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Improving Memory   

 

 

 

 

 

 

 

 

 

 

 

 

 

 

 

 

 

 

 

 

 

 

 

 

 

 

 

 

 

 

 

 

 

 

 

 

 

 

 

 

 

 

 

 

 

 

 

 

 

 

 

 

 

 

 

 

 

 

 

 

 

 

 

 

 

 

 

Improving Memory - Accelerated Learning

You Can Improve Memory With Age
The fallacy that mental abilities decline with age was laid to rest by science back in the 70’s. Why then have so many of us allowed ourselves to accept age as a reason for poor memory and reduced mental capacity, when exactly the opposite is true? You can improve memory even as age.

Because no matter what our age, we continue to create new neural connections whenever our brain is stimulated. And the more neural pathways we create, the more efficient our thinking becomes. Neural connections are the secret behind improving memory!

Memory involves the process of Registering, Retaining and Recalling information. Our brain, body and nervous system automatically records or Registers our experiences.

For example, think of the volume of information you had recorded by the time you were five years old. For most of us that included at least one language and culture, our favorite foods, clothes, TV characters and much more. You didn’t think about recording all that information. It just happened!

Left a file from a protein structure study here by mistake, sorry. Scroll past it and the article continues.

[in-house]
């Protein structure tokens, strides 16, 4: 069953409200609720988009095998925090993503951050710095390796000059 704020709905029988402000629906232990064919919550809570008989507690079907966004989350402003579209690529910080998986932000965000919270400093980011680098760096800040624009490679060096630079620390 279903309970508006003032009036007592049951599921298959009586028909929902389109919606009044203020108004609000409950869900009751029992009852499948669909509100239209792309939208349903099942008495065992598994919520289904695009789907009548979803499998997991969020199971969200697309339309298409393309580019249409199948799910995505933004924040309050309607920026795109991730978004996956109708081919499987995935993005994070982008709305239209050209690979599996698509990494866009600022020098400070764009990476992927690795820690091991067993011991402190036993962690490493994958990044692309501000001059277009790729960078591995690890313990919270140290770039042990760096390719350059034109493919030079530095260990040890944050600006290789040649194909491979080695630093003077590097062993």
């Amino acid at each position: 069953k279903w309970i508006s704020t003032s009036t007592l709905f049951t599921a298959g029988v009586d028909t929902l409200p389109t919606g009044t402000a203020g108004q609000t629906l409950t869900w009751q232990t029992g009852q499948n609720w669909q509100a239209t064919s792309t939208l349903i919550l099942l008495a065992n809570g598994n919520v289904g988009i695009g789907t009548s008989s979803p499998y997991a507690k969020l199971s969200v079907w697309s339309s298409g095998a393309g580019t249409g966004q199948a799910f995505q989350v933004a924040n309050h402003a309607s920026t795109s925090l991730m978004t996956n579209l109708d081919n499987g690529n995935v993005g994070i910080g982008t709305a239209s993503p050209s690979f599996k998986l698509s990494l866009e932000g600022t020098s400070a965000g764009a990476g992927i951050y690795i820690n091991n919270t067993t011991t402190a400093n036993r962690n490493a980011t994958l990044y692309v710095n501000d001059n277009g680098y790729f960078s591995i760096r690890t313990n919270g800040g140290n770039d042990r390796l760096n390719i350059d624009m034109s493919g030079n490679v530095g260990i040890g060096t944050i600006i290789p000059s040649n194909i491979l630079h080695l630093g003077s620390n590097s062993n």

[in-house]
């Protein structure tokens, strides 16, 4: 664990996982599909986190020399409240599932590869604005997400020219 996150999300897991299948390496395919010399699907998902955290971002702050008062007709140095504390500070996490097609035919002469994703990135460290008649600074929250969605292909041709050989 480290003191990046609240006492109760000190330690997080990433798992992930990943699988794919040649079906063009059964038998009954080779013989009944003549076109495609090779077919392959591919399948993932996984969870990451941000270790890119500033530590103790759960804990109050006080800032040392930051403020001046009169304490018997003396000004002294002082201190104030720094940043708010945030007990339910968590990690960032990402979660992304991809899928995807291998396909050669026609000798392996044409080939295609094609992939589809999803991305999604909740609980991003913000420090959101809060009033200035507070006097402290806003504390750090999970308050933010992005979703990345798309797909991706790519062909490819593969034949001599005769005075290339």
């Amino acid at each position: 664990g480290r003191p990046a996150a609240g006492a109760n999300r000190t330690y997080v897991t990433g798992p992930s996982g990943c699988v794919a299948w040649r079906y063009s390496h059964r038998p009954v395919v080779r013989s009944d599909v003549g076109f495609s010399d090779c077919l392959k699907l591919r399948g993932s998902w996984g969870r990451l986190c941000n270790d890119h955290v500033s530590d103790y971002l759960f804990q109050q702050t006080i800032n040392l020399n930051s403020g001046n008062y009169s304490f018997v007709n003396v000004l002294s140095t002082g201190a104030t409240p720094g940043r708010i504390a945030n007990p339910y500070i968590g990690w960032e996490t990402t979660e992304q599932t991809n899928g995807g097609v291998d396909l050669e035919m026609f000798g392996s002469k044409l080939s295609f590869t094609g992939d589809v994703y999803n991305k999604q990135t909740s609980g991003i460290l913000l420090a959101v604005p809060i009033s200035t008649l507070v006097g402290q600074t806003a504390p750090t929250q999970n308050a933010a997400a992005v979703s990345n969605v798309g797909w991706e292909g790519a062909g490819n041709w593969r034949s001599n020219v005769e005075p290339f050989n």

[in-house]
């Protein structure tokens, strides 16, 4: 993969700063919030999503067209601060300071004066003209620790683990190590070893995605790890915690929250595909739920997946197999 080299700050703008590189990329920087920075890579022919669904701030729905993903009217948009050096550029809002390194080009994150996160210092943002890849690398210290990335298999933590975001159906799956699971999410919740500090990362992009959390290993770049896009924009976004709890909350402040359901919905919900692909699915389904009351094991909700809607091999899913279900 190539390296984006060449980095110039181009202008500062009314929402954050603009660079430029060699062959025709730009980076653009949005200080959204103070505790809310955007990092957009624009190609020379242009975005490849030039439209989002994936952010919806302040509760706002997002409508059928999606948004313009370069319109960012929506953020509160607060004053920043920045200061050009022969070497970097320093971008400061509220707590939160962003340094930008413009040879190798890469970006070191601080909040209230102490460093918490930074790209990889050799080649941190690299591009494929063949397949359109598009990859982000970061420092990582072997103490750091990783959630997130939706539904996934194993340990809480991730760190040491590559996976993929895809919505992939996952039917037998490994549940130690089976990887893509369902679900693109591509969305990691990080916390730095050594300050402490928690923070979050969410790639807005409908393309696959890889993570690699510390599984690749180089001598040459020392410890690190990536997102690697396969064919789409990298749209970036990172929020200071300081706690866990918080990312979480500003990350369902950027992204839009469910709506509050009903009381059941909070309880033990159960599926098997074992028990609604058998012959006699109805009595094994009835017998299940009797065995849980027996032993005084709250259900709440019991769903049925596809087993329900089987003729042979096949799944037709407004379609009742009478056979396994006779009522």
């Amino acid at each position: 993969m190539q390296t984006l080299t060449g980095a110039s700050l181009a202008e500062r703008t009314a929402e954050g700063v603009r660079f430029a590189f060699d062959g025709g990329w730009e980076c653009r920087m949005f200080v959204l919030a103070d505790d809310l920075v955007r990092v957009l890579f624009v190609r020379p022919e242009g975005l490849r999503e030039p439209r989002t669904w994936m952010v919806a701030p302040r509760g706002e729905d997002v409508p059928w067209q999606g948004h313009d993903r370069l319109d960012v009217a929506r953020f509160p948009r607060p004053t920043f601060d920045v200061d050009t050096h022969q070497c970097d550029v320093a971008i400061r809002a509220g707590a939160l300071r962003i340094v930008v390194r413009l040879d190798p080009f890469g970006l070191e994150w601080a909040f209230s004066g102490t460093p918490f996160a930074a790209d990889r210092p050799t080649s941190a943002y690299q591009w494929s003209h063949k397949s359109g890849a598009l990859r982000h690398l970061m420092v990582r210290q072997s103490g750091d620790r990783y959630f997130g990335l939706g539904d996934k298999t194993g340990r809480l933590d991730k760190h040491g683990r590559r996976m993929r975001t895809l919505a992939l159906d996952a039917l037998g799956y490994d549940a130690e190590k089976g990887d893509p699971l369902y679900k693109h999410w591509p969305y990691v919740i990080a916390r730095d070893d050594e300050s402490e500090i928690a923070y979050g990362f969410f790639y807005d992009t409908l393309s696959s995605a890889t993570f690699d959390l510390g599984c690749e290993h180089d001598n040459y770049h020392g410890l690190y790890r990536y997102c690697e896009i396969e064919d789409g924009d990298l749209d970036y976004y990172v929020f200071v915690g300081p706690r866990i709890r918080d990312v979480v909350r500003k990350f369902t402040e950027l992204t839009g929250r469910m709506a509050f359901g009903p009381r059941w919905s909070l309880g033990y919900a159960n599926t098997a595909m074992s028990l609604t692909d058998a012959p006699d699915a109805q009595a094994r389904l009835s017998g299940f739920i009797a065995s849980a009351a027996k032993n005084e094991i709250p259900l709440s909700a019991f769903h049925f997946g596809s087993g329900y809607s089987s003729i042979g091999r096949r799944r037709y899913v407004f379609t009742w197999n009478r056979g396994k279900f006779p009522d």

Retention is equally automatic. Canadian Neurosurgeon Wilder Penfield was making ground breaking discoveries about memory back in the 1970’s at McGill University.

Today neuro-science has pretty much proven that everything we have ever been exposed to – seen, heard, felt, tasted or smelled – is recorded at some level in our mind and body. We seem to have perfect retention, just imperfect recall.

So the question is How do you register important information to ensure easy recall? So you can access what you know, when you need it. And not the morning after an important exam or meeting!

The good news is that studies in accelerated learning techniques have unlocked the secrets to easy recall and improving memory.
 

The first key is your emotional connection. As children in hyper learning mode we had an insatiable curiosity for the world around us. We were motivated by the pure joy of discovery. Learning was play and play was fun.

As adults, curiosity and motivation still have an important role to play. Your brain and nervous system doesn’t like boring activities and will automatically search for something more intriguing to focus on. That means the first step to registering information for easy recall is emotional engagement. Make it personal and make it important.

There are five other factors that impact our ability to Recall information. Primacy, Recency, Linking, Uniqueness and Review all have a part to play.

  1. Primacy means you’ll remember more of what you learned at the beginning of each event, meeting, study period or seminar session.
     
  2. Recency means you are apt to recall more of the information presented or studied at the end of an event, meeting or study session.